Goodbye, Blue Monday

Goodbye, Blue Monday!

Thanks as always to Pirate’s Cove and The Other McCain for the Rule Five links!  Thanks also to our blogger pals over at The Daley Gator for the link, and be sure to head over to to read my article on guns and gear for small game hunting.

Now, with all that said…

MIT has looked into what it would take to revitalize the flagging nuclear power industry.  Not surprisingly, their solution involves a bunch of Imperial interference.  Excerpt:

One way to make nuclear competitive with other kinds of power plants, MIT says, is by linking the cost of building new nuclear power plants to carbon emissions.

Currently, the electricity sector of the global economy releases 500 grams of CO2 per kilowatt-hour generated (gCO2/kWh), on average. If we want to limit the effects of climate change, MIT says, CO2 emissions from the electricity sector need to fall to 10–25 gCO2/kWh. Renewable energy can take us part of the way there, but in a heavily decarbonized world, adding more wind and solar generation to the grid will eventually become extremely expensive for each new unit of those kinds of energy added to the grid.

In that future scenario, grid operators have to add grid-scale batteries in massive quantities or undertake large-scale transmission line buildout to make sure there’s always power on the grid. That’s where nuclear comes in. The expense of building nuclear power plants becomes viable “when the allowable carbon emissions rate is reduced to less than 50 gCO2/kWh,” MIT writes.

In this future, nuclear finally has an opportunity to under-bid more common forms of zero-carbon electricity. In an extremely solar- and wind-saturated environment, nuclear energy may be the more reasonably priced zero-emissions energy source.

Here’s the punch line:

The scenarios run by MIT also assume that anything will be done about carbon dioxide releases. Fossil fuel-based sources of electricity have prices that don’t fully account for the cost of adding extra carbon dioxide to the air. If fossil fuel users aren’t made to pay for the external costs of climate change, then they’ll continue to underbid nuclear in a significant way.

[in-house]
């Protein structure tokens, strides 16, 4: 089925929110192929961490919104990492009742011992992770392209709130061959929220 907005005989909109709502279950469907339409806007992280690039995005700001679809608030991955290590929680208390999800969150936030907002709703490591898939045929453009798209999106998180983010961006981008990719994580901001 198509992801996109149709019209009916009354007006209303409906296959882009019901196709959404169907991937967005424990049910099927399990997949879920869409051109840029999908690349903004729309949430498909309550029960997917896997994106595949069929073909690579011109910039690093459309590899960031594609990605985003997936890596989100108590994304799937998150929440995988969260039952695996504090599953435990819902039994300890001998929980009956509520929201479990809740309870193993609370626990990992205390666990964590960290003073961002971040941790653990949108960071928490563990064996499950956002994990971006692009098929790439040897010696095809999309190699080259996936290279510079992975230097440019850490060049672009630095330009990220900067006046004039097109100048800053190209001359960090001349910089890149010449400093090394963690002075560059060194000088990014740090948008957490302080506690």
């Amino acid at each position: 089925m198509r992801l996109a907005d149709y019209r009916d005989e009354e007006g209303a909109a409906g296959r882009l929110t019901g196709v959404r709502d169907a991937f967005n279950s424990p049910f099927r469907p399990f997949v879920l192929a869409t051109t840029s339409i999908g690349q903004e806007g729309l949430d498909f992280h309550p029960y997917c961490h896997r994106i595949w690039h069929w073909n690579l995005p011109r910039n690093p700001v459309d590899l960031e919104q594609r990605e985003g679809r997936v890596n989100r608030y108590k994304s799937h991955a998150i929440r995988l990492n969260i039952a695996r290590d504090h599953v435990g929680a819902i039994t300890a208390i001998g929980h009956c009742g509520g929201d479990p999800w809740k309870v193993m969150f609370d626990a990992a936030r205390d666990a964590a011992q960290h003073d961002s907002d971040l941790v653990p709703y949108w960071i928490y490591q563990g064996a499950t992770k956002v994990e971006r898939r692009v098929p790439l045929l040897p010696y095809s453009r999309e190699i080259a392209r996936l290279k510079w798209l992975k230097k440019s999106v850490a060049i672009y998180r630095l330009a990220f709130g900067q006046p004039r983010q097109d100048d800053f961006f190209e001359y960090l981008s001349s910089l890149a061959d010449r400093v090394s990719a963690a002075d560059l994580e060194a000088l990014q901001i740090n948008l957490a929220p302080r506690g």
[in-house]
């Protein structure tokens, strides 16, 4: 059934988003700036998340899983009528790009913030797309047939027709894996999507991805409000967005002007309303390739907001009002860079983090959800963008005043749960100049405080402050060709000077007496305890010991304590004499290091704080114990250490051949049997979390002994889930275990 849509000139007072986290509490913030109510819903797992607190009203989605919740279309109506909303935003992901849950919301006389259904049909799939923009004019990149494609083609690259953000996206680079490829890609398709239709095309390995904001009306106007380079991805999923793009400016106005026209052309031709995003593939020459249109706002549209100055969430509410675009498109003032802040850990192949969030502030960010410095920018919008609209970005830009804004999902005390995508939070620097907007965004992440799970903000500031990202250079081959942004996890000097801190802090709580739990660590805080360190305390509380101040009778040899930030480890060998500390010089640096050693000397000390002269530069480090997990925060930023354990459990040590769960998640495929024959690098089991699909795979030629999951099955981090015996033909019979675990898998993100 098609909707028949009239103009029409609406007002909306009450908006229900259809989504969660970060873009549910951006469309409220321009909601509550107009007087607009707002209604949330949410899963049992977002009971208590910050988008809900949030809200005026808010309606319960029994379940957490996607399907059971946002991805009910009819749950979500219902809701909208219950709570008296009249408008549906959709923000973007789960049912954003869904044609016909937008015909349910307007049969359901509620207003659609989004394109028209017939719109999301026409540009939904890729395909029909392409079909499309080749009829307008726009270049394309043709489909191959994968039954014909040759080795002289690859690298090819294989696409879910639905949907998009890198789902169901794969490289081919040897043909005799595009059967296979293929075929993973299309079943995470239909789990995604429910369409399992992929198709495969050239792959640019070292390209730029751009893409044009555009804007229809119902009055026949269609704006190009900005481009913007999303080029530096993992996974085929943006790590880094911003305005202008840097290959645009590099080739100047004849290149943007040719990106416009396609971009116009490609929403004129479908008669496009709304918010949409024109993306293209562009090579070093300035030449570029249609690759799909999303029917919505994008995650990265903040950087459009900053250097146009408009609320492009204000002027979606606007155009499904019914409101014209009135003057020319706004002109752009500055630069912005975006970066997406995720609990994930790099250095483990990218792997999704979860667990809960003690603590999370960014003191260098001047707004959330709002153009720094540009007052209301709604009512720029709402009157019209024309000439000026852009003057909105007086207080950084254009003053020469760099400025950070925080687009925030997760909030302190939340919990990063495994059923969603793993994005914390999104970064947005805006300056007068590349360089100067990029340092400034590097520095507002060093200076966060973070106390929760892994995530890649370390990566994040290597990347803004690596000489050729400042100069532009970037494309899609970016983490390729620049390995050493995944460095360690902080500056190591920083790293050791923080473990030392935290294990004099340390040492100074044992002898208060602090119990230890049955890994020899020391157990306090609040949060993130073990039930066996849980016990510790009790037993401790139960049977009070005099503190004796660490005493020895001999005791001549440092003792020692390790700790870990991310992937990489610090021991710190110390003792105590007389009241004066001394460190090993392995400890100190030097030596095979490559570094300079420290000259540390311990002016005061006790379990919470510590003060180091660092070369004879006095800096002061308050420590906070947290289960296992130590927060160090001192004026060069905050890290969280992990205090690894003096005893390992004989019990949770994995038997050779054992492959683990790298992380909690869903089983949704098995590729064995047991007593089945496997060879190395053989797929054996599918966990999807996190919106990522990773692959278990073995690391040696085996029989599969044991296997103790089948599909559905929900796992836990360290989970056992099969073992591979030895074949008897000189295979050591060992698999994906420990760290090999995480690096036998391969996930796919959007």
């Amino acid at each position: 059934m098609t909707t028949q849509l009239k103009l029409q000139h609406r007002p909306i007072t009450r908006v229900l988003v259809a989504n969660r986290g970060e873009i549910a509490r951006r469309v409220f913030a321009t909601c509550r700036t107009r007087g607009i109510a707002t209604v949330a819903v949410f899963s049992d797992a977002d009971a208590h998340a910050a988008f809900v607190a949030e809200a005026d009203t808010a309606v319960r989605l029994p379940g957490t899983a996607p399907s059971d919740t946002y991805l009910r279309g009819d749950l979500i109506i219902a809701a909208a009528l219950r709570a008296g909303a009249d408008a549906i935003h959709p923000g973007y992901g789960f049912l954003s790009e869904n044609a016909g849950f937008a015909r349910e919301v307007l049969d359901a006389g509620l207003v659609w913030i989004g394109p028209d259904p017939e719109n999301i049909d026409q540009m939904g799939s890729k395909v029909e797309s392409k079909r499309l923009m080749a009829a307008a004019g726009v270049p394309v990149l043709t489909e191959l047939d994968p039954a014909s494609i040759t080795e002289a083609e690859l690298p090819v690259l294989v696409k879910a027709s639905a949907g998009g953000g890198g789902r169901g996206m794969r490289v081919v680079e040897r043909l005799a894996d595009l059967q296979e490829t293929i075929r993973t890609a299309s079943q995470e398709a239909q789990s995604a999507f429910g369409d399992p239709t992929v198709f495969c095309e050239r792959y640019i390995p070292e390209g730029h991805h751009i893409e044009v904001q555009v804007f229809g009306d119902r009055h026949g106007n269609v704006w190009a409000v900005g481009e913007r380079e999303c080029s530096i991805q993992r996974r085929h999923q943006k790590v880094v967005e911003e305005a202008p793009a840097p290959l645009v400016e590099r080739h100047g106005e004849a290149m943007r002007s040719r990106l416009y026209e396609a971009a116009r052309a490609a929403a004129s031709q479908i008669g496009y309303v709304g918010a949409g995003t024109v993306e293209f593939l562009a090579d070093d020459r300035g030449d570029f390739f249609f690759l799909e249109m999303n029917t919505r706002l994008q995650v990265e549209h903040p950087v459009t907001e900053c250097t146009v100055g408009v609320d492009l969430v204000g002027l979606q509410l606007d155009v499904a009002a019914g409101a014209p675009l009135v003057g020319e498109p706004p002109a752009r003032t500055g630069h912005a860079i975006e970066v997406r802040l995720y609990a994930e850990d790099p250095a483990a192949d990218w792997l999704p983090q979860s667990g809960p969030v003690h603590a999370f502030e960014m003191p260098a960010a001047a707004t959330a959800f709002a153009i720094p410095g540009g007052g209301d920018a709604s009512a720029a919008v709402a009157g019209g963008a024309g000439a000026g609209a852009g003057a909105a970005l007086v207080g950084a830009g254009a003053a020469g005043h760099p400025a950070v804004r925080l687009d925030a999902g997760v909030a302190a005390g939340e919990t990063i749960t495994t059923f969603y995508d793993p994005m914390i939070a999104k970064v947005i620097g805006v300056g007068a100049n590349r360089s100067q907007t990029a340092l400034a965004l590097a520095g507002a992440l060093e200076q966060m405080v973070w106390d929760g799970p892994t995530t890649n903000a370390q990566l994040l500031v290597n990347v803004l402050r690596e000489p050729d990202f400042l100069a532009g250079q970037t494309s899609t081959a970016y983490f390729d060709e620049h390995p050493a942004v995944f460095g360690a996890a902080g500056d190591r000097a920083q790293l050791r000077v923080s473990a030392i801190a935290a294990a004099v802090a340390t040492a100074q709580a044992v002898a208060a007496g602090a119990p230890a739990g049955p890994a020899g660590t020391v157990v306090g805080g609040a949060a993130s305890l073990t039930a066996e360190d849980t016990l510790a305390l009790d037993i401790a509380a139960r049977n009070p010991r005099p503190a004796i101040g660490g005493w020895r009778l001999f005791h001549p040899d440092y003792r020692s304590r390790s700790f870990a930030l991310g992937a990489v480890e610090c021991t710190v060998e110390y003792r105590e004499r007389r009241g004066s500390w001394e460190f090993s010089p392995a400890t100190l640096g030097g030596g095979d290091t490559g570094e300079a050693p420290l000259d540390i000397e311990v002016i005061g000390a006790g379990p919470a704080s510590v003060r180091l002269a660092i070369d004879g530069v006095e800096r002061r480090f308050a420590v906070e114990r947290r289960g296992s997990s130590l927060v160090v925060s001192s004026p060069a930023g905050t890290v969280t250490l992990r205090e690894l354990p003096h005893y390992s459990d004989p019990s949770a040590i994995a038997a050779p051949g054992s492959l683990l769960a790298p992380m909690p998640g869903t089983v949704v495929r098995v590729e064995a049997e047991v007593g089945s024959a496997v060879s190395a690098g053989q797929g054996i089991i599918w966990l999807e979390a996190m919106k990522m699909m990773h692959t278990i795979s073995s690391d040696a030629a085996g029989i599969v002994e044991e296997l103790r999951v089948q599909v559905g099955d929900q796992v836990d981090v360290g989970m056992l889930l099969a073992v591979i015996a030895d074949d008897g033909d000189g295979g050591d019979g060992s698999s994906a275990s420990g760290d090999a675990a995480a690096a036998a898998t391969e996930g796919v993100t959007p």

Here’s my question:  How are you quantifying the cost of adding “extra” carbon dioxide to the atmosphere?

There’s a lot of hot air (hah) being blown about the human impact on climate, and I’m willing to concede that there is some impact, although I question whether it’s a significant impact.  Throughout most of the Earth’s 4.55 billion year history the planet has been warmer than it is now; also, we’re still recovering from the last Ice Age; further, it’s the height of arrogance to assume that we humans know what the planet’s “correct” temperature is.  But all that aside:  Why can’t we just let the markets decide which means of delivering energy is the most efficient, using that best of all possible means of determining value:  Prices?  If nuclear power, hopefully free of Imperial interference, delivers energy at a lower cost per kilowatt/hr than other energy sources, then more nuclear plants will be built.

And, let’s face it, the green movement’s vaunted wind and solar power aren’t going to win this competition – which is why the greens don’t want the market making this determination.  Because, you  know, consumers must not be allowed to make these decisions for themselves.